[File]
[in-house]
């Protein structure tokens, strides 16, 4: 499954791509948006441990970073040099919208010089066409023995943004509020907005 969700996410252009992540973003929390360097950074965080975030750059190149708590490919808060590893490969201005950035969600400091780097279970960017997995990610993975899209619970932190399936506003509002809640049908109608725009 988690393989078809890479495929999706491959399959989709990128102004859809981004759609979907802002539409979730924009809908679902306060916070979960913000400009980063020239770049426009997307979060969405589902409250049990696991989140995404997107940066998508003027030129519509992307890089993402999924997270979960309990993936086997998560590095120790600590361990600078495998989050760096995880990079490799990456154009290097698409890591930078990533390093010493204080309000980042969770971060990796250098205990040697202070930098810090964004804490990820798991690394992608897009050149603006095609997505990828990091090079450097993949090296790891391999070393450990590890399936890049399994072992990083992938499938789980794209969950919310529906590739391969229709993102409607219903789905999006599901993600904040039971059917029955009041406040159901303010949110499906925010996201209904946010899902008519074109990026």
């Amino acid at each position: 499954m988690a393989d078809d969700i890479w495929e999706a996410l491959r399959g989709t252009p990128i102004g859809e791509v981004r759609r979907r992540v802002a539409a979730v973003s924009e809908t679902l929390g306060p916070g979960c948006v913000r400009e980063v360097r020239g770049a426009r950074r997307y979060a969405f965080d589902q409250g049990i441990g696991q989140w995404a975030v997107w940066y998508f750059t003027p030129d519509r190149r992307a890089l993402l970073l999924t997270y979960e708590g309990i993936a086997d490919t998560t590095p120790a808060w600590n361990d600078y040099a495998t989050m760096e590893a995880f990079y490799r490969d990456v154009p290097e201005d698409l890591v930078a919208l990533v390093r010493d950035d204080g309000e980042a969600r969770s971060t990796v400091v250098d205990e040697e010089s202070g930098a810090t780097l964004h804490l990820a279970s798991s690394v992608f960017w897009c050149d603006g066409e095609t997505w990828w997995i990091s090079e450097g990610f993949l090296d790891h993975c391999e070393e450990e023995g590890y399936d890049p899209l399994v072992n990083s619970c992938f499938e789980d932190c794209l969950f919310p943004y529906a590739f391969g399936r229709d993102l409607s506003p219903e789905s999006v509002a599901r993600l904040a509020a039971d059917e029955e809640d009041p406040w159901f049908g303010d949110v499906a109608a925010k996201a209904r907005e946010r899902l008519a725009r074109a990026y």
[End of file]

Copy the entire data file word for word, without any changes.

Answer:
[in-house]
């Protein structure tokens, strides 16, 4: 499954791509948006441990970073040099919208010089066409023995943004509020907005 969700996410252009992540973003929390360097950074965080975030750059190149708590490919808060590893490969201005950035969600400091780097279970960017997995990610993975899209619970932190399936506003509002809640049908109608725009 988690393989078809890479495929999706491959399959989709990128102004859809981004759609979907802002539409979730924009809908679902306060916070979960913000400009980063020239770049426009997307979060969405589902409250049990696991989140995404997107940066998508003027030129519509992307890089993402999924997270979960309990993936086997998560590095120790600590361990600078495998989050760096995880990079490799990456154009290097698409890591930078990533390093010493204080309000980042969770971060990796250098205990040697202070930098810090964004804490990820798991690394992608897009050149603006095609997505990828990091090079450097993949090296790891391999070393450990590890399936890049399994072992990083992938499938789980794209969950919310529906590739391969229709993102409607219903789905999006599901993600904040039971059917029955009041406040159901303010949110499906925010996201209904946010899902008519074109990026």
């Amino acid at each position: 499954m988690a393989d078809d969700i890479w495929e999706a996410l491959r399959g989709t252009p990128i102004g859809e791509v981004r759609r979907r992540v802002a539409a979730v973003s924009e809908t679902l929390g306060p916070g979960c948006v913000r400009e980063v360097r020239g770049a426009r950074r997307y979060a969405f965080d589902q409250g049990i441990g696991q989140w995404a975030v997107w940066y998508f750059t003027p030129d519509r190149r992307a890089l993402l970073l999924t997270y979960e708590g309990i993936a086997d490919t998560t590095p120790a808060w600590n361990d600078y040099a495998t989050m760096e590893a995880f990079y490799r490969d990456v154009p290097e201005d698409l890591v930078a919208l990533v390093r010493d950035d204080g309000e980042a969600r969770s971060t990796v400091v250098d205990e040697e010089s202070g930098a810090t780097l964004h804490l990820a279970s798991s690394v992608f960017w897009c050149d603006g066409e095609t997505w990828w997995i990091s090079e450097g990610f993949l090296d790891h993975c391999e070393e450990e023995g590890y399936d890049p899209l399994v072992n990083s619970c992938f499938e789980d932190c794209l969950f919310p943004y529906a590739f391969g399936r229709d993102l409607s506003p219903e789905s999006v509002a599901r993600l904040a509020a039971d059917e029955e809640d009041p406040w159901f049908g303010d949110v499906a109608a925010k996201a209904r907005e946010r899902l008519a725009r074109a990026y």